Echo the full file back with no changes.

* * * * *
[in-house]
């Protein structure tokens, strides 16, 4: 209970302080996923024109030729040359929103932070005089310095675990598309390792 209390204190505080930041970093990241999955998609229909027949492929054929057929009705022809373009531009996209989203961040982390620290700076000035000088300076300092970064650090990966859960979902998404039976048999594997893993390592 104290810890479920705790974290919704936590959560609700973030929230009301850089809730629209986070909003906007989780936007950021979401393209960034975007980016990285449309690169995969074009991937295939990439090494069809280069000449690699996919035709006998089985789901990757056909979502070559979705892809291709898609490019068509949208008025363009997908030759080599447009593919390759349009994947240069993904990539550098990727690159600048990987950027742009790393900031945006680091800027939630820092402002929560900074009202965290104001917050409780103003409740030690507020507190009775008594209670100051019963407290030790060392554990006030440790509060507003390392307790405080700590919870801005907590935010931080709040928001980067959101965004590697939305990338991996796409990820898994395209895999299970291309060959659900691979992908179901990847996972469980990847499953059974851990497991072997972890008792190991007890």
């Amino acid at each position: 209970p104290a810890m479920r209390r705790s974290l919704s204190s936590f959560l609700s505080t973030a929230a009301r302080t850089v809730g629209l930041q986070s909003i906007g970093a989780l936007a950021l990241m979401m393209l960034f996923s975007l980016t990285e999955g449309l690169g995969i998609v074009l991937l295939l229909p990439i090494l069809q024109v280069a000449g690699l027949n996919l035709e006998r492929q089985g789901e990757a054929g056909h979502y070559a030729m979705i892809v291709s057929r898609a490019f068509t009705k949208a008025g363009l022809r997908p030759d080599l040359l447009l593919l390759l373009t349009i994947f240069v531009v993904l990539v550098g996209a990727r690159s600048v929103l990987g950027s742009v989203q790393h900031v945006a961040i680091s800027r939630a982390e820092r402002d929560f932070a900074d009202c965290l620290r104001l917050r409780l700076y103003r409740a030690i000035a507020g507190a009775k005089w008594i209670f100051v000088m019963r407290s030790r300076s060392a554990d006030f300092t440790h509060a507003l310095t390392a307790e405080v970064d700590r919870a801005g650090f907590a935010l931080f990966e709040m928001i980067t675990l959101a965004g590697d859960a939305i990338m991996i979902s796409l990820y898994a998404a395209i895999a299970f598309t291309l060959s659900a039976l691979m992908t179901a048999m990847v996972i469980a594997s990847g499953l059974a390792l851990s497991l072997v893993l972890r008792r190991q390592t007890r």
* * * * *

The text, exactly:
[in-house]
């Protein structure tokens, strides 16, 4: 209970302080996923024109030729040359929103932070005089310095675990598309390792 209390204190505080930041970093990241999955998609229909027949492929054929057929009705022809373009531009996209989203961040982390620290700076000035000088300076300092970064650090990966859960979902998404039976048999594997893993390592 104290810890479920705790974290919704936590959560609700973030929230009301850089809730629209986070909003906007989780936007950021979401393209960034975007980016990285449309690169995969074009991937295939990439090494069809280069000449690699996919035709006998089985789901990757056909979502070559979705892809291709898609490019068509949208008025363009997908030759080599447009593919390759349009994947240069993904990539550098990727690159600048990987950027742009790393900031945006680091800027939630820092402002929560900074009202965290104001917050409780103003409740030690507020507190009775008594209670100051019963407290030790060392554990006030440790509060507003390392307790405080700590919870801005907590935010931080709040928001980067959101965004590697939305990338991996796409990820898994395209895999299970291309060959659900691979992908179901990847996972469980990847499953059974851990497991072997972890008792190991007890």
């Amino acid at each position: 209970p104290a810890m479920r209390r705790s974290l919704s204190s936590f959560l609700s505080t973030a929230a009301r302080t850089v809730g629209l930041q986070s909003i906007g970093a989780l936007a950021l990241m979401m393209l960034f996923s975007l980016t990285e999955g449309l690169g995969i998609v074009l991937l295939l229909p990439i090494l069809q024109v280069a000449g690699l027949n996919l035709e006998r492929q089985g789901e990757a054929g056909h979502y070559a030729m979705i892809v291709s057929r898609a490019f068509t009705k949208a008025g363009l022809r997908p030759d080599l040359l447009l593919l390759l373009t349009i994947f240069v531009v993904l990539v550098g996209a990727r690159s600048v929103l990987g950027s742009v989203q790393h900031v945006a961040i680091s800027r939630a982390e820092r402002d929560f932070a900074d009202c965290l620290r104001l917050r409780l700076y103003r409740a030690i000035a507020g507190a009775k005089w008594i209670f100051v000088m019963r407290s030790r300076s060392a554990d006030f300092t440790h509060a507003l310095t390392a307790e405080v970064d700590r919870a801005g650090f907590a935010l931080f990966e709040m928001i980067t675990l959101a965004g590697d859960a939305i990338m991996i979902s796409l990820y898994a998404a395209i895999a299970f598309t291309l060959s659900a039976l691979m992908t179901a048999m990847v996972i469980a594997s990847g499953l059974a390792l851990s497991l072997v893993l972890r008792r190991q390592t007890r």